3 Wound Stripes : Private A L Ferguson, 18 Battalion AIF

Places
Accession Number REL38980
Collection type Heraldry
Object type Badge
Physical description Brass
Location Main Bld: First World War Gallery: Western Front 1917: Medical
Maker Unknown
Place made United Kingdom
Date made c 1916
Conflict First World War, 1914-1918
Description

3 wound stripes with brass backing plate. The stripes have a horizontal ridged pattern running the length of each stripe. On the reverse is written in raised lettering 'SERVICE WOUNDED STRIPE / S.S. LTD - B - NO 4 PROY PAT 7342'. On eather side of the writing, a brass lug has been soldered, and a long split pin fitted for securing to a uniform. The brass backing plate has three slots cut at each end designed to fit the lugs of the wound stripes. Once fitted to the uniform, the lugs would be pushed through the backing plate, then the split pins attached. This would give the wound stripes a uniform appearance when attached to the service tunic. The stripes were worn running vertically on the left forearm of the service tunic.

History / Summary

Associated with the service of 6070 Private Archibald Leslie Ferguson, who was born in Goulburn, NSW on 2 June 1888. Ferguson enlisted in the town of Wingello, NSW on 14 August 1916 . He initially joined 2 Battalion but transferred to 18 Battalion on 12 September 1916. He embarked from Sydney with 17 reinforcements of 18 Battalion on 25 October in HMAT Ascanius and arrived in Devonport, England on 28 December. Ferguson was admitted to hospital on 4 January 1917 with a broken leg. He spent several months recovering before being moved to 5 Training Battalion on 20 April.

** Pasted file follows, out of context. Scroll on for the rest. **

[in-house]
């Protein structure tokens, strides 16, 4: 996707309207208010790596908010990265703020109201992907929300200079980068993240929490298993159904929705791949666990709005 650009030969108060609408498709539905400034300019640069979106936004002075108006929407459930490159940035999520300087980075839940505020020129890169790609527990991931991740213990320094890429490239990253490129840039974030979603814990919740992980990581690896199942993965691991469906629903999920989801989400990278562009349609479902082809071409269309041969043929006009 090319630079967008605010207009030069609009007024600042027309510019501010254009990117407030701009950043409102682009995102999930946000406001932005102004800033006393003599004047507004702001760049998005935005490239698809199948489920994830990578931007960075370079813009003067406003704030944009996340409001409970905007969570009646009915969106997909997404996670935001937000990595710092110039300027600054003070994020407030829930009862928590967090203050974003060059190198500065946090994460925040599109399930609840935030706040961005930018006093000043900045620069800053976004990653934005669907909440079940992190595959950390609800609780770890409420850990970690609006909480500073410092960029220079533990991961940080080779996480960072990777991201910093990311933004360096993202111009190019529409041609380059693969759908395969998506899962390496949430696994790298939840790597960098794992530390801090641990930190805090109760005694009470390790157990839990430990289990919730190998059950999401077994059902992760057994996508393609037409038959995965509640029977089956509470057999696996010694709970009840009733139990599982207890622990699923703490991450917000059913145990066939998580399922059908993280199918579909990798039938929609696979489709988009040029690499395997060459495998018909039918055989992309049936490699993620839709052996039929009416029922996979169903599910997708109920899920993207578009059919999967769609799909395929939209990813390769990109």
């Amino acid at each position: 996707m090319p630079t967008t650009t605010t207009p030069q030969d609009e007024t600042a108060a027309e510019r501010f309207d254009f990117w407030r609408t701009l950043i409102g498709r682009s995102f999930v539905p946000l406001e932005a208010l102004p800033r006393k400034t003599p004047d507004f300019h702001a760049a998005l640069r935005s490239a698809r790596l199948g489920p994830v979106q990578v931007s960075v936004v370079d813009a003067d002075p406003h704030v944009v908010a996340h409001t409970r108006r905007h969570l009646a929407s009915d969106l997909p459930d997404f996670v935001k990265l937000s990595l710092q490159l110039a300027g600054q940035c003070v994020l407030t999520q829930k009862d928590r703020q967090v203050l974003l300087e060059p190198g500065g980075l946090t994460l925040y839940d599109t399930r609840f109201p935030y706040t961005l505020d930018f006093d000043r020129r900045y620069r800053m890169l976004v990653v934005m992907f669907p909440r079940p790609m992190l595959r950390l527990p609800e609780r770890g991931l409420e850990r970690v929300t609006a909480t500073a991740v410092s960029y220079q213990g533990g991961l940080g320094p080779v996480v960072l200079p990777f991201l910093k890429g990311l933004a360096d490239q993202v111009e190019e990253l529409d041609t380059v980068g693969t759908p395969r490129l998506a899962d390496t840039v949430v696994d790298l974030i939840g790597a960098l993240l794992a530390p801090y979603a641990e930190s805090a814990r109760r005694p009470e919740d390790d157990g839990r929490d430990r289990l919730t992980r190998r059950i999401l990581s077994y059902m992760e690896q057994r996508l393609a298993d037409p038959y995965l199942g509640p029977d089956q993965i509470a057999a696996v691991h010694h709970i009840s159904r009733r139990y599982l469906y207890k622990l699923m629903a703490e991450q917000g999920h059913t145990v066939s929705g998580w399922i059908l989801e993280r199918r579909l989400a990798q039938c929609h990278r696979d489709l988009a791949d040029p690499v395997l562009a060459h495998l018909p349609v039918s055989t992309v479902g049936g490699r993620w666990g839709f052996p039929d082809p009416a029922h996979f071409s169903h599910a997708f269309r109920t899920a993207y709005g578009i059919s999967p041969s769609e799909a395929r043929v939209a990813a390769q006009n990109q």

On 9 July, he proceeded overseas to France where he was taken on strength of 18 Battalion who were in camp at Bapaume. In Early September, the battalion moved to Belgium to prepare for their role in the fighting around Menin Road. On 20 September, the battalion moved off from Bellewaarde Ridge to their attack positions on Westhoek ridge. The battalion attacked at 5:40 am and were caught in a heavy German barrage causing many casualties. Ferguson received a shrapnel wound to his left hip and over the next two weeks was moved to England to recover. He returned to France and rejoined his battalion who were now in rest positions near Lumbres in France on 13 February 1918.

Ferguson next saw action when the German Army launched its spring offensive on the Western Front. The battalion went into action near Villers Brettoneux in early April and moved to positions in Hangard Wood on 13 April. Ferguson was wounded for the second time on 15 April when he received gunshot wounds to his head and back. After hospitalisation and recovery in Rouen, he returned to duty on 6 May.

Early on the morning of 29 May, the battalion was in the lines near Ville Sur Ancre and came under a sustained bombardment. The Germans fired mustard gas and high explosive shells into the line causing several casualties. Ferguson and several other men were badly gassed and evacuated.

Ferguson was evacuated to England to recover, but due to the severity of his gassing, was unable to rejoin his unit. He returned to Australia on 19 October, arriving home on 27 December. He was still suffering the effects from the mustard gas and was hospitalised in Sydney for two more years. He was finally discharged from the AIF on 18 December 1920. Ferguson received these stripes in recognition of the number of wounds received in the line of duty.